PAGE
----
Monday, December 31, 2007

D-Fence!! (stomp, stomp) D-Fence!!

Forgive me cards, for I am going to reveal all. I have spent some time reflecting this holiday season (that's what having time does for you), and I have come to some interesting conclusions about NLHE poker. I figured out not only why I am better at tournaments, but also how I play from a strategic stand-point. Turns out it's a tad more than the "just hanging around" that I claim whenever I make the final table.

I play defensive poker. There, I said it. In a world of aggression, I play defense. I am no longer ashamed. (Was I ever?)

In the cash world, hard aggression makes soft money pay a brutal price. Although I am not soft money, my strategy often makes me a marginal cash game winner. Its in the tournament world where this strategy really shines. And here is why.

Its all about how you look at a pot. It's about the 3 D's: Dancing, deference, and decimation.

When you begin a hand, its dancing. The dance is simple in NLHE. One of 3 states exist:

1. Stacks are normal and levels are normal. We dance based on position and opportunity... and so does everyone else. 78 suited sounds great, but when you land a draw against AJ who hits a Top Pair, then what? And what does he do? Pots are usually smaller than the so called implied odds. Your hope here, is that you find yourself "Dancing with a donkey". One of you is going to overplay this hand and either win a small pot or risk a big one.

2. Your stack is short. You are a big club, swinging wildly in the dark. Think your hand might hold? Think that no one wants to risk 25%-33% of there stack to prove you wrong? Move in. Simple.

3. Your stack is large. Don't fall into the trap of getting the big stack by getting wreckless and lucky and then be unable to slow down, thinking yourself invincible. The larger the field, the more donks who accumulate chips, just to ship them back to players who actually know how to read a flop later in the tournament.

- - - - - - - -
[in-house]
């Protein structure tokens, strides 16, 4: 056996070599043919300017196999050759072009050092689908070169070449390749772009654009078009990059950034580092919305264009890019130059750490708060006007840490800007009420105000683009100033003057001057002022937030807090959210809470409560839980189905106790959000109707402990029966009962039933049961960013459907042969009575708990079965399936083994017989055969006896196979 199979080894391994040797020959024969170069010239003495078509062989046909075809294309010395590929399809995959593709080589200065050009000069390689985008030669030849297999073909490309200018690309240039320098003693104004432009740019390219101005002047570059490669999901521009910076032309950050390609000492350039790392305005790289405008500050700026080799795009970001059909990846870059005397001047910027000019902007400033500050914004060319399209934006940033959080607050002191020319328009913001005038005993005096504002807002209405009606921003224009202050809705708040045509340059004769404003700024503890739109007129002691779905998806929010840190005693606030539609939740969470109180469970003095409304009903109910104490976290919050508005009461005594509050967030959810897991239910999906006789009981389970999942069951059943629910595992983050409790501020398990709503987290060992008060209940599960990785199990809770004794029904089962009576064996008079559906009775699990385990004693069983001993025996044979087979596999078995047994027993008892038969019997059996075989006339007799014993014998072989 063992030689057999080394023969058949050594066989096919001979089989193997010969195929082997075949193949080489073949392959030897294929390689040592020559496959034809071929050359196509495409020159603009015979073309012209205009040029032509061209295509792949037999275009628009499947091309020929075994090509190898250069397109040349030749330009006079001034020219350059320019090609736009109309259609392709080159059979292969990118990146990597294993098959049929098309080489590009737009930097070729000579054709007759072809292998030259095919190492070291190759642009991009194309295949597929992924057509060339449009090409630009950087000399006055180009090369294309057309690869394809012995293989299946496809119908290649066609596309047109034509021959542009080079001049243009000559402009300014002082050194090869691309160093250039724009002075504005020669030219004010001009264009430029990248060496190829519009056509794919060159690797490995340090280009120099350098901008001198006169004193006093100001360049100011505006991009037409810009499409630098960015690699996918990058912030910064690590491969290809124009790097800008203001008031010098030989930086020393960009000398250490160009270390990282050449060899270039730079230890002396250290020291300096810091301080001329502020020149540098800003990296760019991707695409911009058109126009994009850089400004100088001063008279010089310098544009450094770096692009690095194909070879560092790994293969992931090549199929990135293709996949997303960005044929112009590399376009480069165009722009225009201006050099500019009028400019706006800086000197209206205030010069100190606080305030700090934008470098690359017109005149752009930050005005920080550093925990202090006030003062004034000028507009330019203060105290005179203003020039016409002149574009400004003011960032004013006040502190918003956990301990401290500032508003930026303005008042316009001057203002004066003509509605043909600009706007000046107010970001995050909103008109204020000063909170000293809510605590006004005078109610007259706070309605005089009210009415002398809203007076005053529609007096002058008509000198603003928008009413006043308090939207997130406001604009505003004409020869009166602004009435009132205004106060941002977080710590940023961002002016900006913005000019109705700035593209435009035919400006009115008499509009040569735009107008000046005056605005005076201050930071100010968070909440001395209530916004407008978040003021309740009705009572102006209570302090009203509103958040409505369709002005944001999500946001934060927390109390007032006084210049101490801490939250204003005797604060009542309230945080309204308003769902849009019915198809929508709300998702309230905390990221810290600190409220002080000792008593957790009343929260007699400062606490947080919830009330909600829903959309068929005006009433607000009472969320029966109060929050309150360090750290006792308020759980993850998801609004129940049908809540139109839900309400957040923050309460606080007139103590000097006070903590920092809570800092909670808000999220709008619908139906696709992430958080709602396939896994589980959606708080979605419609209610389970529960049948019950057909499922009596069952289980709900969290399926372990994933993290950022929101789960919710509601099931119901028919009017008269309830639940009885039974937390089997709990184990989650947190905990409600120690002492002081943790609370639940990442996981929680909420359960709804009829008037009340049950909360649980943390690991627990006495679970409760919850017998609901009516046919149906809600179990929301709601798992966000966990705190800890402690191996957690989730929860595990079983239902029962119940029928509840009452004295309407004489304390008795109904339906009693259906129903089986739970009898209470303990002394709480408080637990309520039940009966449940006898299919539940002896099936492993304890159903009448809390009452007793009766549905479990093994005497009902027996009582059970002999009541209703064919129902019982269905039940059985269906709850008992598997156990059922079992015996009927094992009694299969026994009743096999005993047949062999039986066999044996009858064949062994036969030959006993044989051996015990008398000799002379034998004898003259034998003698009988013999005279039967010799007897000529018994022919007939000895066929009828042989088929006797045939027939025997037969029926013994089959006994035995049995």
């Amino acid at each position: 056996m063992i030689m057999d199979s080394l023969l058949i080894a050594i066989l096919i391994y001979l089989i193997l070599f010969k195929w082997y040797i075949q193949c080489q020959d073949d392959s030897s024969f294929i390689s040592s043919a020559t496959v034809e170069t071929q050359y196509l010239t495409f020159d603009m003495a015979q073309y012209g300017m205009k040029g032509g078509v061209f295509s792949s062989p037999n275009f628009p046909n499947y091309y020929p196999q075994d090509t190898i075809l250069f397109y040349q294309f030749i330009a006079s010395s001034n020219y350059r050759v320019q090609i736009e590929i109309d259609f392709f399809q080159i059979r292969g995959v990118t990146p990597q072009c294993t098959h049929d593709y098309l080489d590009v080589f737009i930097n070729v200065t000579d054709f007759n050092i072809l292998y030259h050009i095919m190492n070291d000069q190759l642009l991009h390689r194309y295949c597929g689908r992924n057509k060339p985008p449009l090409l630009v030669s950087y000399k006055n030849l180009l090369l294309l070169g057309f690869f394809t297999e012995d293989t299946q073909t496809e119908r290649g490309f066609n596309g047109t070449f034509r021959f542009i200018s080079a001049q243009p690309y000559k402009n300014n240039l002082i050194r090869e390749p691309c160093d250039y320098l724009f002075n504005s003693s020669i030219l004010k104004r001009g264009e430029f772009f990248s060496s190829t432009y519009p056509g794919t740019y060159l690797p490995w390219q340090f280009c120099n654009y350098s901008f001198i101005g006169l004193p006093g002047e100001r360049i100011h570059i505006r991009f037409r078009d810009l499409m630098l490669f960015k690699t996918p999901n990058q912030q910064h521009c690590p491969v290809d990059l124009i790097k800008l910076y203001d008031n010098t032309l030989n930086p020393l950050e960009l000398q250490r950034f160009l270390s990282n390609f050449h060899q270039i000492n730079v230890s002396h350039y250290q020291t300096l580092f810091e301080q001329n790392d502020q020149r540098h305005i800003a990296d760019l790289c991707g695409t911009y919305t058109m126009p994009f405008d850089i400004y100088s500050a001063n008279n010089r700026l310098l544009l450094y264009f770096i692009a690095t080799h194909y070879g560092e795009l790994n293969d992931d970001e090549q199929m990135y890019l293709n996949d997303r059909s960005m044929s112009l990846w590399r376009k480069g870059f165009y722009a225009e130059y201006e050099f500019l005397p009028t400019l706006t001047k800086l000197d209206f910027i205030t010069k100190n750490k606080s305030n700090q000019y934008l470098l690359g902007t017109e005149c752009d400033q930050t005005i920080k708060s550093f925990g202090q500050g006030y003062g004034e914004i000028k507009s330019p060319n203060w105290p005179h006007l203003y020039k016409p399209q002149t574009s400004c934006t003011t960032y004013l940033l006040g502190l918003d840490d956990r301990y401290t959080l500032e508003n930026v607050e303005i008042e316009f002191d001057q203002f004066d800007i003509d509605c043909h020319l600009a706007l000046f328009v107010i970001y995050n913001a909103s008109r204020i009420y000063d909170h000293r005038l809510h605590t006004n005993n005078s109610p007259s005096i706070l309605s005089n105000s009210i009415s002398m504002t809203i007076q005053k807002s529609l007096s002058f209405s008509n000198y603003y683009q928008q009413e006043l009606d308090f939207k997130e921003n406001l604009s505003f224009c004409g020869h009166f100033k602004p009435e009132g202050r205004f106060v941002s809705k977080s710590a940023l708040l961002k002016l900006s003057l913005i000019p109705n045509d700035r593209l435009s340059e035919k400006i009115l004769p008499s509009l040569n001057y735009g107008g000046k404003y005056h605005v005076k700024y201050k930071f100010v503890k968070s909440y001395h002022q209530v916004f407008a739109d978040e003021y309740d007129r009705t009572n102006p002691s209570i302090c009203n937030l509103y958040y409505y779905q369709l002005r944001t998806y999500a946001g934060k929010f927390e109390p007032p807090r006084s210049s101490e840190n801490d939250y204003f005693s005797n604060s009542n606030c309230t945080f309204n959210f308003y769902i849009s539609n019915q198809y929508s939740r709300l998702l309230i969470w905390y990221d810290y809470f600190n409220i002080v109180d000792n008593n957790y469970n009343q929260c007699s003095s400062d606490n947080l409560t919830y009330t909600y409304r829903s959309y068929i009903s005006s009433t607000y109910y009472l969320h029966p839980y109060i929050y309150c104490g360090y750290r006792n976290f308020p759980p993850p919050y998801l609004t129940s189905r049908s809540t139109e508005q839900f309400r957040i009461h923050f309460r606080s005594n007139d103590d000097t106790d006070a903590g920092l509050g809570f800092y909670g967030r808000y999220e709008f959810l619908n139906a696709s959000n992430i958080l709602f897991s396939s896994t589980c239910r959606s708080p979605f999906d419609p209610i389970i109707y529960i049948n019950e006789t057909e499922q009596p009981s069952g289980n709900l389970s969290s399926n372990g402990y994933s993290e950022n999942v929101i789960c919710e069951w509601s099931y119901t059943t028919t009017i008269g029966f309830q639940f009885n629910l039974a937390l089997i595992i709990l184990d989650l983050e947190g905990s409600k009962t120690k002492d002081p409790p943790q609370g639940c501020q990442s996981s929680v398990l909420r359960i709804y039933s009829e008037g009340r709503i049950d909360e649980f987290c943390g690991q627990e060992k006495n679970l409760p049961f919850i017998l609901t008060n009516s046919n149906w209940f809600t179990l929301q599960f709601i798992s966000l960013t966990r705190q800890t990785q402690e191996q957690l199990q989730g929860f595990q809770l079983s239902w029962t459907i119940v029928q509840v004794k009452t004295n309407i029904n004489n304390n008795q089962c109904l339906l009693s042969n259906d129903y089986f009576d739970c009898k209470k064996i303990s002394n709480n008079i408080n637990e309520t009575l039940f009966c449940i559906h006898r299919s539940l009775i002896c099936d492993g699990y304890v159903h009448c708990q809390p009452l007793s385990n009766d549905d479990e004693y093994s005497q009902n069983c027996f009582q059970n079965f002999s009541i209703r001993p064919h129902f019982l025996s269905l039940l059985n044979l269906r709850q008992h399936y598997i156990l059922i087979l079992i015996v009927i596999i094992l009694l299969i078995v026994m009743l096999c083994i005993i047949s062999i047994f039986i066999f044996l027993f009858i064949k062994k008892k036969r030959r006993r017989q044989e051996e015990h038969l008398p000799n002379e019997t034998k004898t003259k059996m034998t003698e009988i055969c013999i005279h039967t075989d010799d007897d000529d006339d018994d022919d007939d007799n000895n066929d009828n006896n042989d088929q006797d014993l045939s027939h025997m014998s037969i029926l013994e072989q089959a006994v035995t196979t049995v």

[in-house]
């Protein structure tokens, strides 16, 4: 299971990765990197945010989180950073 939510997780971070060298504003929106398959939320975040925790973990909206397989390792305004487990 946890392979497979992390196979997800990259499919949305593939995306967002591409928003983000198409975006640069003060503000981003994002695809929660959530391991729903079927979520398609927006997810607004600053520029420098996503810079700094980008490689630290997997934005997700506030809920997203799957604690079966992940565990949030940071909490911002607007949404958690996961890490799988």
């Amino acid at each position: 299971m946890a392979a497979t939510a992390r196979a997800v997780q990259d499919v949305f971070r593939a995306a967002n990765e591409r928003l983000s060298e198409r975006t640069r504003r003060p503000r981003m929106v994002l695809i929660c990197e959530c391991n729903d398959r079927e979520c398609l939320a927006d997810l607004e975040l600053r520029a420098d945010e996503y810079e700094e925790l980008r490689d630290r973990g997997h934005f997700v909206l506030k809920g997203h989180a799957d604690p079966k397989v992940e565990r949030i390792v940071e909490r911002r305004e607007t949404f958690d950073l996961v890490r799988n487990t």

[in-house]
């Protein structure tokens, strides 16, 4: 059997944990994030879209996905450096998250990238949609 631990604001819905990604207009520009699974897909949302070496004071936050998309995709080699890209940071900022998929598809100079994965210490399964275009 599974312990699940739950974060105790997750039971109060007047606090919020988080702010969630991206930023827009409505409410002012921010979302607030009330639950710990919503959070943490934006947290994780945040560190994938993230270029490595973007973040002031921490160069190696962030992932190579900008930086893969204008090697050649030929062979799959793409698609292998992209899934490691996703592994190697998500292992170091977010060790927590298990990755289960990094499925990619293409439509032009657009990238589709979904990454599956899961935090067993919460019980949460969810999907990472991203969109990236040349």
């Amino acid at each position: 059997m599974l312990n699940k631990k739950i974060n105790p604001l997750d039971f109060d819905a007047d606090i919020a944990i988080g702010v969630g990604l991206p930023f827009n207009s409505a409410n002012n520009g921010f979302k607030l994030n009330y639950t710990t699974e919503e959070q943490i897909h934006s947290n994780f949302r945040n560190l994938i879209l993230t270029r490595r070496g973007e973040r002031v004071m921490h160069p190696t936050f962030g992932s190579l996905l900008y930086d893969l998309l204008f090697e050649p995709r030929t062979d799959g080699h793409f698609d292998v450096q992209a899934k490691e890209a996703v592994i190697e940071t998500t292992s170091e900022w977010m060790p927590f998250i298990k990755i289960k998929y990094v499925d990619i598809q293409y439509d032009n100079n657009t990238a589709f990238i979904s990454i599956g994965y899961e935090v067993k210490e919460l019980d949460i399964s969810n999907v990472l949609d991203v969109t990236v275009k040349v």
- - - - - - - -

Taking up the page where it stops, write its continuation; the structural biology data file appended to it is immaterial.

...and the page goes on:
Simple stuff. NLHE is a simple game at heart. I think that's why everyone got caught up in the bandwagon. Its just not that hard to become competent.

The second D.
Next is deception for most people, but not me. I am about deference. Is this a hand I need to escape from before I commit too many chips? and when do I escape? Do I EVER decide to call a 3/4 pot bet with a gut shot? not me. Just not my way. I am ready to defer if I am behind. Plain and simple. Once I a while I need to be deceptive just to avoid being a predic-a-bot, but that is about it. Does folding when behind cost me a lot of money? Surprising, no. I would in a cash game, but rarely in a tournament.

Finally, its decimation. Are you ahead? If so, weight the amount of chips you would expect this hand to win. Then, go for that many chips. This has also hurt me many times, as I fail to expect a bad call and thus dont jam a pot. I instead expect the other player has a threshold of pain attached to a hand. This is not the case as much as I expect. It costs me money, BUT, it makes me more consistent. And that is worth alot to me.

So there it is. A year's worth of work summed up into a strategem. Just one problem with this... It causes a painful dichotomy. I cash, but never win it all. Am I content with that?

No. I have experimented alot this month and noticed some new patterns and thought of some new ideas. I think its time to start thinking serious on level 3.

Based on what he has put me on, and based on what I put him on, can I manipulate the situation so that in the rare instances that I am behind and stick around, am I in a position to scare the other player? I have much work to do in 2008.


J.T. said...

This is great, Thank you

kurokitty said...

Don't they say in sports that defense wins championships? :)

Riggstad said...

There are so many styles, and ways to play this game. There isn't just one way to be succesful.

You play the way that most makes you succesful.

Good to see that someone puts it out there, accepts it, and is succesful with it!

Burn 'em all I say, for this is true, you play and win with what makes you comfortable, and what gives you the most enjoyment!

RaisingCayne said...

Enjoyed the post Columbo. I think my style is very similar to yours. I guess I just find myself more comfortable reacting than acting... if that makes any sense.

Anyway, good luck in this new year! I'll look forward to hearing about you making itbeyond 'the cash' and finishing up an MTT for a nice score very soon.